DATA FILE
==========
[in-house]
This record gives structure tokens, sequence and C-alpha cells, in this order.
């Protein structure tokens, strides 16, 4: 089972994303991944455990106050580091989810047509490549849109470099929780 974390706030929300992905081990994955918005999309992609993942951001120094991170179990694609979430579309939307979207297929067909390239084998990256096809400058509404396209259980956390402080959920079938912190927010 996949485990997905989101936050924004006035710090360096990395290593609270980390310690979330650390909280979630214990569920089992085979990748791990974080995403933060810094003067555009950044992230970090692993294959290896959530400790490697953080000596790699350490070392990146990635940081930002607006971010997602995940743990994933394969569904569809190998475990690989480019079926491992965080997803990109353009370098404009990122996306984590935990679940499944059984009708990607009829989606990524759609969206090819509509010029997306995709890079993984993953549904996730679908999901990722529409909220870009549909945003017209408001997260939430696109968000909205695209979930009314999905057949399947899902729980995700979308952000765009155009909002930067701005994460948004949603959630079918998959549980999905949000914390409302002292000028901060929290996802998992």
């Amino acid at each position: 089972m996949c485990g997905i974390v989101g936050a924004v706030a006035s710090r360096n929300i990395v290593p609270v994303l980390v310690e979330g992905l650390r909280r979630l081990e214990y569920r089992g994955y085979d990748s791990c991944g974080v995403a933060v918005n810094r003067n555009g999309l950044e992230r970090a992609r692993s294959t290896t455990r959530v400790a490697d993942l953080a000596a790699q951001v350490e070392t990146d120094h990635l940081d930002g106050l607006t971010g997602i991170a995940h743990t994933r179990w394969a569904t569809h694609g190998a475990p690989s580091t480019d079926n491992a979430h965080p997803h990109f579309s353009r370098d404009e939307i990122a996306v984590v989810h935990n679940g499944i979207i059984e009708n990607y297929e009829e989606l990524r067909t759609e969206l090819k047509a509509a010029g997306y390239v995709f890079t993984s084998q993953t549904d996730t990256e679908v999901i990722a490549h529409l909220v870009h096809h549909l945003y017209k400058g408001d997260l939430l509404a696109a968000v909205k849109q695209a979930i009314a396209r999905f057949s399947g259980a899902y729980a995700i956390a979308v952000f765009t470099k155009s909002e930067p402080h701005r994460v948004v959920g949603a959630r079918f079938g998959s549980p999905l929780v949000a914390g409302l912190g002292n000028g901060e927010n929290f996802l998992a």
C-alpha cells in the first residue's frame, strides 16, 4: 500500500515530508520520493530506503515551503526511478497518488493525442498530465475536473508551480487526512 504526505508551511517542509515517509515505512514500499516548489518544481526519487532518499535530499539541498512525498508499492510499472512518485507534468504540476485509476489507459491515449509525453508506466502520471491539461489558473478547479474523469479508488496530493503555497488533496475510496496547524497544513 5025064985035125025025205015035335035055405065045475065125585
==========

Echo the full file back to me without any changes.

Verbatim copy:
[in-house]
This record gives structure tokens, sequence and C-alpha cells, in this order.
């Protein structure tokens, strides 16, 4: 089972994303991944455990106050580091989810047509490549849109470099929780 974390706030929300992905081990994955918005999309992609993942951001120094991170179990694609979430579309939307979207297929067909390239084998990256096809400058509404396209259980956390402080959920079938912190927010 996949485990997905989101936050924004006035710090360096990395290593609270980390310690979330650390909280979630214990569920089992085979990748791990974080995403933060810094003067555009950044992230970090692993294959290896959530400790490697953080000596790699350490070392990146990635940081930002607006971010997602995940743990994933394969569904569809190998475990690989480019079926491992965080997803990109353009370098404009990122996306984590935990679940499944059984009708990607009829989606990524759609969206090819509509010029997306995709890079993984993953549904996730679908999901990722529409909220870009549909945003017209408001997260939430696109968000909205695209979930009314999905057949399947899902729980995700979308952000765009155009909002930067701005994460948004949603959630079918998959549980999905949000914390409302002292000028901060929290996802998992």
């Amino acid at each position: 089972m996949c485990g997905i974390v989101g936050a924004v706030a006035s710090r360096n929300i990395v290593p609270v994303l980390v310690e979330g992905l650390r909280r979630l081990e214990y569920r089992g994955y085979d990748s791990c991944g974080v995403a933060v918005n810094r003067n555009g999309l950044e992230r970090a992609r692993s294959t290896t455990r959530v400790a490697d993942l953080a000596a790699q951001v350490e070392t990146d120094h990635l940081d930002g106050l607006t971010g997602i991170a995940h743990t994933r179990w394969a569904t569809h694609g190998a475990p690989s580091t480019d079926n491992a979430h965080p997803h990109f579309s353009r370098d404009e939307i990122a996306v984590v989810h935990n679940g499944i979207i059984e009708n990607y297929e009829e989606l990524r067909t759609e969206l090819k047509a509509a010029g997306y390239v995709f890079t993984s084998q993953t549904d996730t990256e679908v999901i990722a490549h529409l909220v870009h096809h549909l945003y017209k400058g408001d997260l939430l509404a696109a968000v909205k849109q695209a979930i009314a396209r999905f057949s399947g259980a899902y729980a995700i956390a979308v952000f765009t470099k155009s909002e930067p402080h701005r994460v948004v959920g949603a959630r079918f079938g998959s549980p999905l929780v949000a914390g409302l912190g002292n000028g901060e927010n929290f996802l998992a």
C-alpha cells in the first residue's frame, strides 16, 4: 500500500515530508520520493530506503515551503526511478497518488493525442498530465475536473508551480487526512 504526505508551511517542509515517509515505512514500499516548489518544481526519487532518499535530499539541498512525498508499492510499472512518485507534468504540476485509476489507459491515449509525453508506466502520471491539461489558473478547479474523469479508488496530493503555497488533496475510496496547524497544513 5025064985035125025025205015035335035055405065045475065125585